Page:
Joan Gross and Nancy Rosenberger, both professors of anthropology at Oregon State University, conducted in-depth interviews with 76 low-income households in two rural communities.
"Paying the mortgage, keeping the electricity on, making sure you have enough money for medical care, these were the priorities," Gross said in a statement. "The people we talked to thought of themselves as middle class, even though they might be on food stamps and make a wage far below the poverty line."
Even when people knew what foods they should be eating, they stuck with food habits acquired while growing up, the researchers said.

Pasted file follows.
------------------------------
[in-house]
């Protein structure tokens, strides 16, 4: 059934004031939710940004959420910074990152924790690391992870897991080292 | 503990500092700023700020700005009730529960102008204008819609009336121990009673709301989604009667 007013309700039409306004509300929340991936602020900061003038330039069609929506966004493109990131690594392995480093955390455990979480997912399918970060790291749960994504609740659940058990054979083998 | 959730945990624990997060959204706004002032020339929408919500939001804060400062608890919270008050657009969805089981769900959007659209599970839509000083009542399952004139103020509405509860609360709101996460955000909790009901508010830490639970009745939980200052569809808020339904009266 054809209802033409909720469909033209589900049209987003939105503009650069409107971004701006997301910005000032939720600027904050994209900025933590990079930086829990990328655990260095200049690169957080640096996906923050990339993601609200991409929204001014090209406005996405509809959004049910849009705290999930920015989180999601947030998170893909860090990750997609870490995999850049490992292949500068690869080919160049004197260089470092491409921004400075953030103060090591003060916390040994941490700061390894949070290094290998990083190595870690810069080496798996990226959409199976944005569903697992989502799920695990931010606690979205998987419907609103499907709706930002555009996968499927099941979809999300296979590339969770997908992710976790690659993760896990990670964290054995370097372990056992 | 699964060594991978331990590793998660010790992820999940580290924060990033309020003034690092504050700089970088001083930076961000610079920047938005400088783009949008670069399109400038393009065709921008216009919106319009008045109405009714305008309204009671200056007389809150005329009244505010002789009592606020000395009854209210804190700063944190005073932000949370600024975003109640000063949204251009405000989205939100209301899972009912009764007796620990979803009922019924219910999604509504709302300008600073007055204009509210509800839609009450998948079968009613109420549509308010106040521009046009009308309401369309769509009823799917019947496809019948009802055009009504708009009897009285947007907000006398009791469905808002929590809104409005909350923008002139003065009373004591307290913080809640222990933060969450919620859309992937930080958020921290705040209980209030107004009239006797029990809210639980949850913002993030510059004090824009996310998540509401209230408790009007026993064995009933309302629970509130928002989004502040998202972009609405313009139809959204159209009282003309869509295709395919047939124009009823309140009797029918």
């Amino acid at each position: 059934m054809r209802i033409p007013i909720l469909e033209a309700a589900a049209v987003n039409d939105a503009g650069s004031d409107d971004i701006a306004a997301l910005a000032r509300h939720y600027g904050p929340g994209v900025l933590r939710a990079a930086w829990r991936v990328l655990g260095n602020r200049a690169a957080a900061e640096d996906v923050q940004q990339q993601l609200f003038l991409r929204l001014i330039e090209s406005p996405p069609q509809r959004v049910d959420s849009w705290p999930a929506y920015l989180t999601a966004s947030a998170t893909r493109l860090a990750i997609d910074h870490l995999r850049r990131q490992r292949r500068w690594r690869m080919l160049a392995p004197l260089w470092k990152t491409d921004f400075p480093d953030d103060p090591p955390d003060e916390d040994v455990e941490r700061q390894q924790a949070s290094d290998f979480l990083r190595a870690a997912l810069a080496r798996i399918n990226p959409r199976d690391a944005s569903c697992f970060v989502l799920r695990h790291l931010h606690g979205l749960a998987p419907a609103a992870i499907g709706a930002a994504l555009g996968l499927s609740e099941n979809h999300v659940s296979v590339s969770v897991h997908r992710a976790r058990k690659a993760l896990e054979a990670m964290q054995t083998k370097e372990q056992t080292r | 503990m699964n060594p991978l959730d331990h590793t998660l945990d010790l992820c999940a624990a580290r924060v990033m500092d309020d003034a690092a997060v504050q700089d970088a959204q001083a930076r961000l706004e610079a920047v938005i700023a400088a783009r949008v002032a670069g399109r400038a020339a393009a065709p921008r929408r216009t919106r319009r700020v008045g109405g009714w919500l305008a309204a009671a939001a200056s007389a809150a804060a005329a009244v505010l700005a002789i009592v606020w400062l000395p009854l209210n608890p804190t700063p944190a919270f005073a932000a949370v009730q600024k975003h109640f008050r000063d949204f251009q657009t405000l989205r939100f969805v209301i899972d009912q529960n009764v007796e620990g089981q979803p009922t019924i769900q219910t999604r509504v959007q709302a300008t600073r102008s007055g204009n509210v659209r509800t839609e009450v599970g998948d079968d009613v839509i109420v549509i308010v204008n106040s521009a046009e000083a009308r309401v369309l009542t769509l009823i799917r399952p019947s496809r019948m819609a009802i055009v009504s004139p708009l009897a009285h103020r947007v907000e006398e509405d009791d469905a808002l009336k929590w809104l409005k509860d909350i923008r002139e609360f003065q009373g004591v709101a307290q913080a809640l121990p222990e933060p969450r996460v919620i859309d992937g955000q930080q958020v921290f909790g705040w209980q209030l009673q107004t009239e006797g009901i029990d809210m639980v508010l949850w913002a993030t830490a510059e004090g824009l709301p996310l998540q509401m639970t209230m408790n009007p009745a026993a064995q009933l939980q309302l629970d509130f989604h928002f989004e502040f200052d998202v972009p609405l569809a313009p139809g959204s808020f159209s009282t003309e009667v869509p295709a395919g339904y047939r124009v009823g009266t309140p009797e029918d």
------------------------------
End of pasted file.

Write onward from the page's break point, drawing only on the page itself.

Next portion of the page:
"People said they didn't have enough money eat to healthy foods and there was a perception that boxed and processed food was always cheaper," Gross said. "We found that those who used food pantries or gleaning groups did not get enough fruits and vegetables in the winter and their diet suffered as a result."
The findings are scheduled to be published in the December issue of Food, Culture & Society.
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